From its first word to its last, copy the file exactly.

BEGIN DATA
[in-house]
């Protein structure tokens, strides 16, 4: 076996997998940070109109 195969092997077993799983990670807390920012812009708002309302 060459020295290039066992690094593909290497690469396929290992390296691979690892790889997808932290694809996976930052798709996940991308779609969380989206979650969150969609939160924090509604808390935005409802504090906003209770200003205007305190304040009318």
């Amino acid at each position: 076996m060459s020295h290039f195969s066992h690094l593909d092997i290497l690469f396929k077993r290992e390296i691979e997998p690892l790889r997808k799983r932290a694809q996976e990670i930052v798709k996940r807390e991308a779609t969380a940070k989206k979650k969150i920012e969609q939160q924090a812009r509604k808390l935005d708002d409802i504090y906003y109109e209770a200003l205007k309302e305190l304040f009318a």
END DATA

[in-house]
């Protein structure tokens, strides 16, 4: 076996997998940070109109 195969092997077993799983990670807390920012812009708002309302 060459020295290039066992690094593909290497690469396929290992390296691979690892790889997808932290694809996976930052798709996940991308779609969380989206979650969150969609939160924090509604808390935005409802504090906003209770200003205007305190304040009318």
């Amino acid at each position: 076996m060459s020295h290039f195969s066992h690094l593909d092997i290497l690469f396929k077993r290992e390296i691979e997998p690892l790889r997808k799983r932290a694809q996976e990670i930052v798709k996940r807390e991308a779609t969380a940070k989206k979650k969150i920012e969609q939160q924090a812009r509604k808390l935005d708002d409802i504090y906003y109109e209770a200003l205007k309302e305190l304040f009318a």